• 40. % 0 10 20 30 40 50 60 Belgium (Fl.) Norway Ireland their teaching Australia Denmark Spain Korea Austria Malta Iceland Portugal Brazil Estonia TALIS Average Lithuania Turkey Slovenia Mexico Hungary Rewarding innovation Slovak… Italy Poland Bulgaria Teachers who would receive increased monetary or non-monetary rewards if they are more innovative in % Malaysia40
  • 41. Research as a motor for innovation? 41
  • 42. Research as a motor for innovation? 42
  • 43. 350 400 550 600 300 450 500 Finland Liechtenstein New Zealand Japan Canada Germany Korea Netherlands Hungary Ireland Switzerland Belgium Australia Austria Frequent use Sweden Greece Poland Spain Croatia Macao-China Lithuania Italy Slovenia Slovak Republic Moderate use Czech Republic Norway Latvia Iceland Portugal DenmarkRussian Federation Chile Turkey student performance on PISA science scale Frequency of use of computers at school and Uruguay Rare or no use Bulgaria Thailand Serbia Jordan Colombia43 Qatar Technology as a motor for innovation?
  • 44. 5.INNOVATIVE PEDAGOGIES 44
  • 45. Conceptual model 45
  • 46. Learning research 46
  • 47. Transversal conclusionsTo promote learning, environments should:• Make learning central, encourage engagement, and be where learners come to understand themselves as learners• Ensure that learning is social and often collaborative• Be highly attuned to learners’ motivations and the importance of emotions• Be acutely sensitive to individual differences including in prior knowledge• Be demanding for each learner but without excessive overload• Use assessments consistent with its aims, with strong emphasis on formative feedback• Promote horizontal connectedness across activities and subjects, in-and out-of-school 47
  • 48. Expressed in educational terms…These ‘principles’ mean that learning environments should be:• Learner-centred: highly focused on learning but not as an alternative to the key role for teachers• Structured and well-designed: needs careful design and high professionalism alongside inquiry & autonomous learning• Profoundly personalised: acutely sensitive to individual and group differences and offering tailored feedback• Inclusive: such sensitivity to individual and group differences means they are fundamentally inclusive• Social: learning is effective in group settings, when learners collaborate, and when there is a connection to community. 48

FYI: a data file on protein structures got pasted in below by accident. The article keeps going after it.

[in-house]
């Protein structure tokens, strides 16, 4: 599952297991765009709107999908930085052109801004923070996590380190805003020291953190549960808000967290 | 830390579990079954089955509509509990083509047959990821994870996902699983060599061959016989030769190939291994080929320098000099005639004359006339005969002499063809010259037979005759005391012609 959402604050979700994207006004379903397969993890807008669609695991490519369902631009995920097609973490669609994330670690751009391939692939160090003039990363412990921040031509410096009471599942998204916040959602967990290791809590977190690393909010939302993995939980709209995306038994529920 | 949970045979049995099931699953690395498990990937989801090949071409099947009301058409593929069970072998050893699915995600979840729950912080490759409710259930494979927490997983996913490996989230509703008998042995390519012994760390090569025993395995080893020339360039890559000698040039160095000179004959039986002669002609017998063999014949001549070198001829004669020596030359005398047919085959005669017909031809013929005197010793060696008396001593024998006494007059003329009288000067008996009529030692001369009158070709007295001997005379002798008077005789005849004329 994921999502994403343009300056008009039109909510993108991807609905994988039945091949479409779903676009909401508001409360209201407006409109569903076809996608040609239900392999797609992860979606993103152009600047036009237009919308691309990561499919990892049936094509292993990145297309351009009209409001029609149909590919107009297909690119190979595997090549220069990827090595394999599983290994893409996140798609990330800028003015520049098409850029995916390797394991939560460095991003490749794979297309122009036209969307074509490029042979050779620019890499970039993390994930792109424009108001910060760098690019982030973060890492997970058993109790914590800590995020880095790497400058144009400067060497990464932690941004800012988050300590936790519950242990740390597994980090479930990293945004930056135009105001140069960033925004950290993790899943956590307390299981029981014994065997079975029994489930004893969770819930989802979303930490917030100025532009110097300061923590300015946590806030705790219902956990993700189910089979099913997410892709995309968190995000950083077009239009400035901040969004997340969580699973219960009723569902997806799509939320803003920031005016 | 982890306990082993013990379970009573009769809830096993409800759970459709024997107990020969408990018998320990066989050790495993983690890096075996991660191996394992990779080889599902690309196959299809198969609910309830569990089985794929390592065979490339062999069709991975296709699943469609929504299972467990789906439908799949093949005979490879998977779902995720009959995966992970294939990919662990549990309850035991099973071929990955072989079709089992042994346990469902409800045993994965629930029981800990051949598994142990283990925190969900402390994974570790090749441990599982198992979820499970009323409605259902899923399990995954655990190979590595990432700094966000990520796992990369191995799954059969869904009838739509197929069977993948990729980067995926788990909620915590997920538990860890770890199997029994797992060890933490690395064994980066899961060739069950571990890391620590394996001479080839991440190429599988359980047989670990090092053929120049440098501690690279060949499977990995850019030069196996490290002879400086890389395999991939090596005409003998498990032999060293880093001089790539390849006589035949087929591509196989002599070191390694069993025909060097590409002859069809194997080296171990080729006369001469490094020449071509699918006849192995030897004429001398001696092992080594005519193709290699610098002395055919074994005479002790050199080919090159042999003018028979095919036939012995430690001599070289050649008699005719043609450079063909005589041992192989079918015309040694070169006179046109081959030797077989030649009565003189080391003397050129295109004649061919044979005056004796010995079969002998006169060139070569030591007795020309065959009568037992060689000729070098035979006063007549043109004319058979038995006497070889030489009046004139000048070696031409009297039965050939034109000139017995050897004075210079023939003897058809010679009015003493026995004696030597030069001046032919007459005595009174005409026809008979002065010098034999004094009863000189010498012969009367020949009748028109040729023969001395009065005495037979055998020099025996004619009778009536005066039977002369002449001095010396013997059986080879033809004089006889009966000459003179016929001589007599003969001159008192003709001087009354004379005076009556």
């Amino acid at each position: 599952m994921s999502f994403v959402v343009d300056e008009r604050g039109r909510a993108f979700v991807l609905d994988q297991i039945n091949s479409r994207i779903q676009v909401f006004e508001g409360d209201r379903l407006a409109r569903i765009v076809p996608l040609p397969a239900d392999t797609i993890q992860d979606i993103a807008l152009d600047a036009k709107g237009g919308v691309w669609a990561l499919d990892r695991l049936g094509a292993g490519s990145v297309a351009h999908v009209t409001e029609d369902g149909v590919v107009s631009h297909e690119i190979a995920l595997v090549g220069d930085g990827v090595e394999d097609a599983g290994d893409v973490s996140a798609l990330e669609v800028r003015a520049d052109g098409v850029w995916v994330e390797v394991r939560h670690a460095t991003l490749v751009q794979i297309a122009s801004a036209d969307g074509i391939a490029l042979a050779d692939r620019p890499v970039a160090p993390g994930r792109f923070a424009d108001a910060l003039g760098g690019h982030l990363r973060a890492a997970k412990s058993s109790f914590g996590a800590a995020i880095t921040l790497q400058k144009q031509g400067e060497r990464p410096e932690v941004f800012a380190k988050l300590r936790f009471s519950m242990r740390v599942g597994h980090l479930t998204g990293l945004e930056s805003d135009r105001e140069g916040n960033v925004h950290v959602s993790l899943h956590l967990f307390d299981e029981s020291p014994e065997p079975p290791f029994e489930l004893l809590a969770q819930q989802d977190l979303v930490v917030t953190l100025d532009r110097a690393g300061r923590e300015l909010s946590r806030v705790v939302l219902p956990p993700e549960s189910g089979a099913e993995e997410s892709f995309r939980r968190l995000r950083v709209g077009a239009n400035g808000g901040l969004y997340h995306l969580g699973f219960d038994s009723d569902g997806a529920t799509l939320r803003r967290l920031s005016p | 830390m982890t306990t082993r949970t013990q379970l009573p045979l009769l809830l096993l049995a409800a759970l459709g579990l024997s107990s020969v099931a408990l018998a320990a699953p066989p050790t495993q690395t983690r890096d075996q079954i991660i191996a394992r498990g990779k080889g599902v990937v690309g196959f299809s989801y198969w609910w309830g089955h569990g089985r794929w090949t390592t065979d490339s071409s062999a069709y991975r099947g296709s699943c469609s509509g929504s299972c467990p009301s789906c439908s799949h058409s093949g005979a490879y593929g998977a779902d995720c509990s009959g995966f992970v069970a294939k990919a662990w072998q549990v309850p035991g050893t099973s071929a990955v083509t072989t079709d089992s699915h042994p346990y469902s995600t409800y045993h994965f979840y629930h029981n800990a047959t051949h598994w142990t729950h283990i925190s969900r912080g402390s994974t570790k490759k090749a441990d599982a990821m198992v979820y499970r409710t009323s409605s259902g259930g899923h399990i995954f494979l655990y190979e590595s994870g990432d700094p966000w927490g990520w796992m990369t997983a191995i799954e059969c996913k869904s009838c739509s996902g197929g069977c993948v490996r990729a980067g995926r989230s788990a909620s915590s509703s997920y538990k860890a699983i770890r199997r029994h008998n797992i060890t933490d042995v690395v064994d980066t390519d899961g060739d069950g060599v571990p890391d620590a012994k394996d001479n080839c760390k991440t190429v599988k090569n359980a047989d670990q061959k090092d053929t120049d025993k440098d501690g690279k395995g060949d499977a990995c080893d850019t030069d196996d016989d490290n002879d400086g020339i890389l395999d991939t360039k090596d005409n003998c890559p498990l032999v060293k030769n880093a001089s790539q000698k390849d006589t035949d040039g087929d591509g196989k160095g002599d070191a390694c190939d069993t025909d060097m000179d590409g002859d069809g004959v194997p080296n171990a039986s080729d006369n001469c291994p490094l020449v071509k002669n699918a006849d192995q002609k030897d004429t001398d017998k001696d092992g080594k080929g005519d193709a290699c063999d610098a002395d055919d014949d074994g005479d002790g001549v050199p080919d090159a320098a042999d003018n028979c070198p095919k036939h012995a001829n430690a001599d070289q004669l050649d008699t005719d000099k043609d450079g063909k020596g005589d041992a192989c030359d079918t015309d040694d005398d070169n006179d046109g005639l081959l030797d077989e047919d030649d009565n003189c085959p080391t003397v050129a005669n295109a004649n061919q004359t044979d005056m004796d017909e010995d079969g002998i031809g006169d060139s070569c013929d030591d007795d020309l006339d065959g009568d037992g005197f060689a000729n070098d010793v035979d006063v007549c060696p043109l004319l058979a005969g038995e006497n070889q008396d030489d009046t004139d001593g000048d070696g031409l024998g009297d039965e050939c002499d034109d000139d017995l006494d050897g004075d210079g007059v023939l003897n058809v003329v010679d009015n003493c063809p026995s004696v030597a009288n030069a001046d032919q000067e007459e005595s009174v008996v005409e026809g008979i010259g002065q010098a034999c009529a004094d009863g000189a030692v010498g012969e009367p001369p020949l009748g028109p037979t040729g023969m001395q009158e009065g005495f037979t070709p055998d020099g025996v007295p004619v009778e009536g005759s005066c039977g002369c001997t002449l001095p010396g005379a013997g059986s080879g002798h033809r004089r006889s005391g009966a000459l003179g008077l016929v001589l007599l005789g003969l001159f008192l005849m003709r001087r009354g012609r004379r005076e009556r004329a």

• 49. Cognitive outcomes versus interest Science scores and interest in science are not always fostered simultaneously 640 LOW SCORE HIGH SCORE HIGH INTEREST HIGH INTEREST 620 IDN MEX 600 BRA CHL 580Interest in science score PRT 560 GRC 540 TUR RUS ESP HKG ITA FRA MAC 520 SVK DEU HUN ISR LUX AUT SVN JPN 500 POL BEL CHE EST CZE KOR 480 USA IRL NOR CAN ISL GBR AUS 460 DNK NZL LOW SCORE FIN HIGH SCORE SWE LOW INTEREST NLD LOW INTEREST 440 380 400 420 440 460 480 500 520 540 560 580 600 620 PISA 2006 Science score 49
  • 50. More supportive teaching? PISA 2009 PISA 2000 Change 2000-2009 100 18 90 16 Percentage points change 2000-2009 80 14 70 12 60 10Percentage 50 8 40 6 30 4 20 2 10 0 0 -2 50
  • 51. Ipsative means 0.0 0.5 1.0 1.5 2.0 -1.5 -1.0 -0.5 Denmark Norway Iceland Malaysia Turkey Poland Structuring teaching practices Mexico Brazil Austria Australia Korea Slovak Republic Estonia Spain Slovenia Student-oriented teaching practices Belgium (Fl.) Lithuania Portugal Italy Bulgaria Malta Hungary Ireland51 More innovative teaching practices? Enhanced teaching activities
  • 52. Pedagogies for innovation skills Science score Interest in Science Topics 0.3 0.30.25 0.25 20 0.2 0.2 0.15 0.15 0.1 0.10.05 8 3 6 4 0.05 1 0 0 0 -1 -2 -2 -2 -1 -1-0.05 -0.05 -0.1 -10 -0.1-0.15 -0.15 52
  • 53. Pedagogies for innovation skills Science Enjoyment Science Self-Efficacy 0.3 0.30.25 26 0.25 0.2 0.2 0.15 0.15 15 11 0.1 0.1 4 5 40.05 0.05 1 0 0 0 2 0 -1 -3-0.05 -0.05 -0.1 -0.1-0.15 -0.15 53
  • 54. 6.UNDERSTANDINGEDUCATIONAL INNOVATION 54
  • 55. Further work• CERI publications on skills for innovation and innovation in education in 2012-13• CERI publication on innovative learning environments: analysis of innovative cases• CERI/NSF publication on learning research and implications for innovation in education• Analytical work on innovative teaching practices in science and math• Etc. 55
  • 56. Innovation for 21st C education• Many of the emerging and developing countries focus exclusively on traditional cognitive learning outcomes• How to integrate 21st skills and innovative pedagogies into the educational development agenda?• An ecology of innovation will require visionary leadership, better research evidence, more knowledge-intensive professionalisation, strong communities of practice and open institutions 56
  • 57. Thank you !dirk.vandamme@oecd.org www.oecd.org/edu/ceri 57